A study of Chaucer’s major poetry.
A study of non-Chaucerian British literature from the Middle Ages, including Beowulf, Piers Plowman, Sir Gawain and the Green Knight, mystery plays, Le Morte d’Arthur, and other works.
This course covers English prose and poetry of the 16th and early 17th centuries, with emphasis on Sidney, Spenser, Donne, and Jonson.
A study of Milton’s poetry and major prose.
A study of the development of English from the Anglo-Saxon period through the present, with reference to the Indo-European background of English.
An examination of 20th- and 21st-century short stories.
A detailed study of selected British and/or American plays written between 1900 and present. Review of production history, subject matter, staging, and dramatic techniques. Several oral and written reports. List of plays may vary with each offering.
A study of representative American novels of the 19th century.
A study of 20th- and 21st- century poetry.
An examination of representative American literature from the postmodern period (1960-present), with special emphasis on the diversity of themes, styles, and cultural contexts influencing the literary marketplace. Course readings may vary with each offering.
A study of the works of Samuel Johnson and his most important contemporaries, from about 1745 to 1798.
A study of major and minor tragedies, with some attention to non-dramatic poetry. List of plays may vary with each offering.
A study of comedies and romances. List of plays may vary with each offering.
A study of history plays, especially those concerning Wars of the Roses. List of plays may vary with each offering.
A study of the major literary critics and their works from classical times to the present.
A study of Romantic prose and poetry with emphasis on the writings of Blake, Coleridge, Wordsworth, Byron, Keats, and Shelley.
This course studies select works for the Bible for their literary qualities, composition and preservation techniques, and the historical factors that determined inclusion or exclusion as a sacred text.
An intensive study of and practice in expository and argumentative prose. Requires writing several essays. Some evaluation of other students’ writing.
A study of works by writers from the American South from colonial times to the present.
A survey of drama from the Middle Ages and Renaissance, excluding Shakespeare. Begins with brief study of folk and liturgical origins of drama, includes a few medieval mystery and morality plays, and features Renaissance plays by Heywood, Udall, Kyd, Marlowe, Beaumont, Fletcher, Jonson, and Webster.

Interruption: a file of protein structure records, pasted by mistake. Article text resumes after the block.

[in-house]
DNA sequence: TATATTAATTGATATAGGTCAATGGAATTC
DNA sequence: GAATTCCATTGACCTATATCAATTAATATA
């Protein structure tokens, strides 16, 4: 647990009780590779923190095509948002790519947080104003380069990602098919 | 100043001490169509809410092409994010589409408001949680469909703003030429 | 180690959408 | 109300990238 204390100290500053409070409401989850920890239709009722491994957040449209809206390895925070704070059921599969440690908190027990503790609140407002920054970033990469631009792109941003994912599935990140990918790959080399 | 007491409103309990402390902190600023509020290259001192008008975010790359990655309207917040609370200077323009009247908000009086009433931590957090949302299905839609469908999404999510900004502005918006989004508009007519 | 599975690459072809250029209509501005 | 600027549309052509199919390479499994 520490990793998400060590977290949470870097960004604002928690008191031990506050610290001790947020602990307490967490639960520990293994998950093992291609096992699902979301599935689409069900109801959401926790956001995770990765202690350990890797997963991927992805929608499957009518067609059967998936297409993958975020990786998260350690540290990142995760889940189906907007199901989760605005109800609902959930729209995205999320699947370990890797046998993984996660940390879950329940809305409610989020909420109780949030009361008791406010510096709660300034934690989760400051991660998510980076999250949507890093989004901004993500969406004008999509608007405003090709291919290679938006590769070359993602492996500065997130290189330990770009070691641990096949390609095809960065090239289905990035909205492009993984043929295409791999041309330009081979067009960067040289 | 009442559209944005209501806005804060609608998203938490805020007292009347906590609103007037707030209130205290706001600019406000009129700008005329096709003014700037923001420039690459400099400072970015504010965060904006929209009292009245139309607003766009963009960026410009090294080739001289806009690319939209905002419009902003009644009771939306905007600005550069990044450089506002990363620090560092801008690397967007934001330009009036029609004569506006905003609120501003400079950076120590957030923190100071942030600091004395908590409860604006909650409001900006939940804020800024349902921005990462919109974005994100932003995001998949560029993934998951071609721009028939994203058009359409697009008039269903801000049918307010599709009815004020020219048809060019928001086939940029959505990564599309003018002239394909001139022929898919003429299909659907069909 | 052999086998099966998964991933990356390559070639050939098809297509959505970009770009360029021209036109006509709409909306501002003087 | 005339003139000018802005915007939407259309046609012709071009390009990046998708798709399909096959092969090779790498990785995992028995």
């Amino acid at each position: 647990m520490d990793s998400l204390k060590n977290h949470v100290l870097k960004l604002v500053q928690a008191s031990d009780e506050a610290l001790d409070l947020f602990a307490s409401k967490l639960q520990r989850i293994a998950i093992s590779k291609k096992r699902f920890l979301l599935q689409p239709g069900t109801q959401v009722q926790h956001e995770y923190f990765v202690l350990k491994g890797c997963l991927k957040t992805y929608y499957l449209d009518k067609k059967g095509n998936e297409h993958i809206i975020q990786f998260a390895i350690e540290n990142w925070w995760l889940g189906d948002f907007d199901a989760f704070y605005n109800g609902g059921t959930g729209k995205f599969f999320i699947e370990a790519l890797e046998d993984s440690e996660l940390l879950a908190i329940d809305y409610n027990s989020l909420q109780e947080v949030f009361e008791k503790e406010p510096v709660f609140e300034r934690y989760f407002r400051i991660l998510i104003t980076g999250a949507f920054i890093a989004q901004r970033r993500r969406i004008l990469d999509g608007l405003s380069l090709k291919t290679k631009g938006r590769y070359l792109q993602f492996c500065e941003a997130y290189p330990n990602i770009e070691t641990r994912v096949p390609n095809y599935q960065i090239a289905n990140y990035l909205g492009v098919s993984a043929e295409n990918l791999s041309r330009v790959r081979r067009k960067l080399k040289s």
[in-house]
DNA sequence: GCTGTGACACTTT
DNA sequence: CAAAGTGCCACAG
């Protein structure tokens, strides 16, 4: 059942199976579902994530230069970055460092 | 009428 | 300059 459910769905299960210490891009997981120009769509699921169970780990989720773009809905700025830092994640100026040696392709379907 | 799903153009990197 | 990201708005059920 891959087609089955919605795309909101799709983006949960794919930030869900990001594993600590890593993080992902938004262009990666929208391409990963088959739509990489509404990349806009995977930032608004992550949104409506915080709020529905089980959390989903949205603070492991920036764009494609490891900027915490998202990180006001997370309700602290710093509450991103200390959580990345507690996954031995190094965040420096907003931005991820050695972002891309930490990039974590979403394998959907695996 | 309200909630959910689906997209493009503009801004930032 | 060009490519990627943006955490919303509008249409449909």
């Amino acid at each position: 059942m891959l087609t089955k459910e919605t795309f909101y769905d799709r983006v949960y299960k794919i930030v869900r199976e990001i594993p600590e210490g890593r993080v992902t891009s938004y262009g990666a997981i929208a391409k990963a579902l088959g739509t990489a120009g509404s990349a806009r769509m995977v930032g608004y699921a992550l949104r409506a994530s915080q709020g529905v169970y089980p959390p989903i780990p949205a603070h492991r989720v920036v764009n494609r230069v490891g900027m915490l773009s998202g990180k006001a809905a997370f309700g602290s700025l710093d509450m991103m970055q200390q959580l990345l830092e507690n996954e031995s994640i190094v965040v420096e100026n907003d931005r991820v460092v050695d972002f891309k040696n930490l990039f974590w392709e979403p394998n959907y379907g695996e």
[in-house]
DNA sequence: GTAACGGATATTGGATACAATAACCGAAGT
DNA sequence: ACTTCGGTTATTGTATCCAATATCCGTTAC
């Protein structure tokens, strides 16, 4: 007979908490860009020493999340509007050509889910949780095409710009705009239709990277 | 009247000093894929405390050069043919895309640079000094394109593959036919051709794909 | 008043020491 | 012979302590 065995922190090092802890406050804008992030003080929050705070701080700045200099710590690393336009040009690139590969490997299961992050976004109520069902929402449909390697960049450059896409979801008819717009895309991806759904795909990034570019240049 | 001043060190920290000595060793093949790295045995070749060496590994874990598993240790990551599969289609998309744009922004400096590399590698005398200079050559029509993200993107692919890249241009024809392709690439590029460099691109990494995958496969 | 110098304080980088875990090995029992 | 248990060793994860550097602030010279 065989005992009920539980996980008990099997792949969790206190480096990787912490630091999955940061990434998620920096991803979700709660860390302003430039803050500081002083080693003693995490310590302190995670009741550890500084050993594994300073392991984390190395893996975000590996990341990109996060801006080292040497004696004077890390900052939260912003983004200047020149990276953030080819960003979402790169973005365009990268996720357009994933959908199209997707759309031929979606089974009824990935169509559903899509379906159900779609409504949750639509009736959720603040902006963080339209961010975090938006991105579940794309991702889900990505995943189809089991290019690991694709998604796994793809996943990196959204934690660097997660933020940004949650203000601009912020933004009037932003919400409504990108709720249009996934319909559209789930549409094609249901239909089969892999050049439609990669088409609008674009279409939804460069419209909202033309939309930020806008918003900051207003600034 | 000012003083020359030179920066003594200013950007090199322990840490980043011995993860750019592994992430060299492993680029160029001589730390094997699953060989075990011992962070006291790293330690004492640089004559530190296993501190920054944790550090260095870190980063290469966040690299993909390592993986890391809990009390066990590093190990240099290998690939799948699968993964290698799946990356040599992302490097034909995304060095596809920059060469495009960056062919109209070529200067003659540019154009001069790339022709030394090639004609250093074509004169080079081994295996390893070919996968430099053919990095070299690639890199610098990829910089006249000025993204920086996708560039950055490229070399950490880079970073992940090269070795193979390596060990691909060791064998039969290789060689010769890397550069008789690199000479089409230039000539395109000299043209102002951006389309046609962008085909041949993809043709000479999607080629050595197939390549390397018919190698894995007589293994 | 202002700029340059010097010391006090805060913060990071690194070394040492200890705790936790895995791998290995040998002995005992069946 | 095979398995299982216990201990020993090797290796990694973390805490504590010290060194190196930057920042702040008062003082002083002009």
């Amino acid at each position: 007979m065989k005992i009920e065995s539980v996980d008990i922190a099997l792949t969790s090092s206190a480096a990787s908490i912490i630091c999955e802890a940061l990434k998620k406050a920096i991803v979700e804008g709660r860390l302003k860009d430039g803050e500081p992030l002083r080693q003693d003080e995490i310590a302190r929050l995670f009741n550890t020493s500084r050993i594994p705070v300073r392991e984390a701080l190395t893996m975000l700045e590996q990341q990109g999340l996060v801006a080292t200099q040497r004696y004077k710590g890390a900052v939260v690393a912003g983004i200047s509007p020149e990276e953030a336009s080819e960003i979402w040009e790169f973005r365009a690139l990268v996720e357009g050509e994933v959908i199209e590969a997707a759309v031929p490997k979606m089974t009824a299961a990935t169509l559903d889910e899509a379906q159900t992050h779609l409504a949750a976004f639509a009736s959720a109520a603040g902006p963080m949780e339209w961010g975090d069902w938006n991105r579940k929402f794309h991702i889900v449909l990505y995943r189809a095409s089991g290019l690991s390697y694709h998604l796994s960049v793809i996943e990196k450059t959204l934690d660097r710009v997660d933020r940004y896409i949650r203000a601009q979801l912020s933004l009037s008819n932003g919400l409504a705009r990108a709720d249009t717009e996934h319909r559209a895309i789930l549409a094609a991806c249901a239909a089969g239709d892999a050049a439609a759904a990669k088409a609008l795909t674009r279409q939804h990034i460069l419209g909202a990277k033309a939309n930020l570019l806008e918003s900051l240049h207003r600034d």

This course examines the theories behind various forms of nonfiction literature, whether autobiography, biography, the essay, diaries and/or travel writing, with special emphasis on the historical evolution of a particular form. List of readings will vary with each offering.
A study of Victorian poetry, with emphasis upon the works of Tennyson, Browning, Arnold, and Hardy.
A survey of the works of major Victorian prose writers, with emphasis upon the works of Carlyle, Newman, Mill, Ruskin, Arnold, and Pater.
This course will examine the Arthurian legend not only in literary and historical works from its earliest traces in the Middle Ages to the present, but also in archaeology, the visual and decorative arts (especially painting and sculpture), manuscript decoration, film, music, and opera.
A study of selected works by significant African American writers from the eighteenth century to the present. Works include poetry, fiction, autobiography, and argumentative and expository prose.
This course traces the evolution of language teaching from the methods era (e.g., grammar translation method, audiolingual method) to post-methods approaches (e.g., task-based learning, content-based learning, communicative approaches). Students will develop a repertoire of teaching approaches and identify appropriate options for different language teaching scenarios.
This course overviews the teaching principles, techniques, and materials relevant to an interactive approach to second language teaching. Students will expand their teaching repertoire by studying curriculum design, assessment measures, learner variables, techniques for teaching grammar/vocabulary/ four skills (listening, speaking, reading, writing), and sociopolitical contexts for teaching ESL/EFL.
A close examination of two major works of Chaucer and critical responses to them. Special consideration given to Chaucer’s language and versification and the medieval social background to his writing.
A study of selected tragedies or comedies. Examination of various critical approaches. Extensive reading in relevant criticism. List of plays, as well as genre, may vary with each offering.
Study of American English from point of view of modern linguistic theories. Special consideration given to structural grammar and its possibilities in classrooms.
A critical study of representative types of poetry, employing several approaches in analytical process.
A study of Victorian literature (1837-1900) as it reflects social, economic, political, educational, aesthetic, and religious concerns.